Yes it is difficult to move your degree anywhere - US to Oz, Oz to US etc etc.. medicine around the world is just not as transportable as any of us would like it to be. However, if you are interested in practising in Australia I would suggest you do a lot of investigating and reading and talking to a range of people- some of whom are happy here, rather than those who are obviously unhappy or who have had limited personal experience in the topic. (I can put you in touch with some people if you'd like). From a personal view point, rural medicine can be some of the most emotionally and intellectually challenging that you can do - be it in rural Australia or rural USA or Canada, and I find interesting the assumption I have read in several places in this forum that because Australia's population is smaller that you will deal with a "few people" and not learn as much or see as much. While the population is smaller, the workload is often much higher in rural areas with more acute, complex and chronic medicine than you will every see in city medicine.And the patients are" ALL elderly or obese?" pulllleeeaasee...... what happens to all the children or babies or pregnant women or young men??? Do they just not exist? Dont make assumptions that your medical career would be easy, limited, insulting (!!) or boring if you are not in the Mayo clinic.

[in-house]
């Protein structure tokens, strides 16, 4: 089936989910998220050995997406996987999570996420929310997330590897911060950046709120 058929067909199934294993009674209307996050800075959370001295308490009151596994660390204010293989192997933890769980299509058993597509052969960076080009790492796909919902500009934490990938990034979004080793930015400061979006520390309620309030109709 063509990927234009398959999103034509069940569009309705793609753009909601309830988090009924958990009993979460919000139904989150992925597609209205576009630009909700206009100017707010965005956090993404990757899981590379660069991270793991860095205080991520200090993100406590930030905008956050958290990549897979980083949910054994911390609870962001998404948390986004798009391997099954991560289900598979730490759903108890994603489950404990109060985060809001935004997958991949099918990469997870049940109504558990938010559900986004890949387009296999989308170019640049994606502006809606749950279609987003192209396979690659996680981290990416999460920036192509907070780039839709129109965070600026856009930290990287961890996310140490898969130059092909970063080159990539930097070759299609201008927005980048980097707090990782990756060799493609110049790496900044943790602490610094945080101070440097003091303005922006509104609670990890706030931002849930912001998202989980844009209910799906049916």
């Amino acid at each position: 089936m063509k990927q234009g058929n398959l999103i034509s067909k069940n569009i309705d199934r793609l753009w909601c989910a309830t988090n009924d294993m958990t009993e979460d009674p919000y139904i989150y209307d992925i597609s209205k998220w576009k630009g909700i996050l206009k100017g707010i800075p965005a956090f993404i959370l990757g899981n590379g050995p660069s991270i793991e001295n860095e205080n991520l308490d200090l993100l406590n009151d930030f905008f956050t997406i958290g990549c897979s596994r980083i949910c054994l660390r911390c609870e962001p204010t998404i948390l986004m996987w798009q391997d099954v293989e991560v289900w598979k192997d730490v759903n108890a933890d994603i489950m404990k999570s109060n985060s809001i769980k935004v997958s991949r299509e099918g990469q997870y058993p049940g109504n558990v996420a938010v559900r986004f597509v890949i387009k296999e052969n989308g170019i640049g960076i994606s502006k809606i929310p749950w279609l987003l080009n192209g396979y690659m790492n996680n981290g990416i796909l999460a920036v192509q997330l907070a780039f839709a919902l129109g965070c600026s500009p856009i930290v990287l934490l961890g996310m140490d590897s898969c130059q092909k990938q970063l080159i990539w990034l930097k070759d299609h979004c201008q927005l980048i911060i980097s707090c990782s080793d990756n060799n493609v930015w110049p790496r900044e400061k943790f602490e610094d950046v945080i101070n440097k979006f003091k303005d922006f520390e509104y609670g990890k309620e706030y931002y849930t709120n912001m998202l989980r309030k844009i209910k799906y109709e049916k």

Yes, many Australian medical schools admit undergraduates- as do those in the UK, most of Asia and Europe. There is little evidence (if any) that graduate programmes produce "better" doctors, they are simply different educational models. As someone who graduated from an undergraduate programme, and now teaches in a graduate programme, there are definite benefits in going graduate. But again I find it amusing that it is considered backwards to teach school leavers medicine. Ahhh... then most of the Western world must be backward! Of course! Im not even going to comment on the whole argument that Australian grads couldnt pass the AMC exams... hmmm why are you even posting in a thread about Australian schools when you obviously have so much disdain and disrespect for their educational process, quality and outcomes??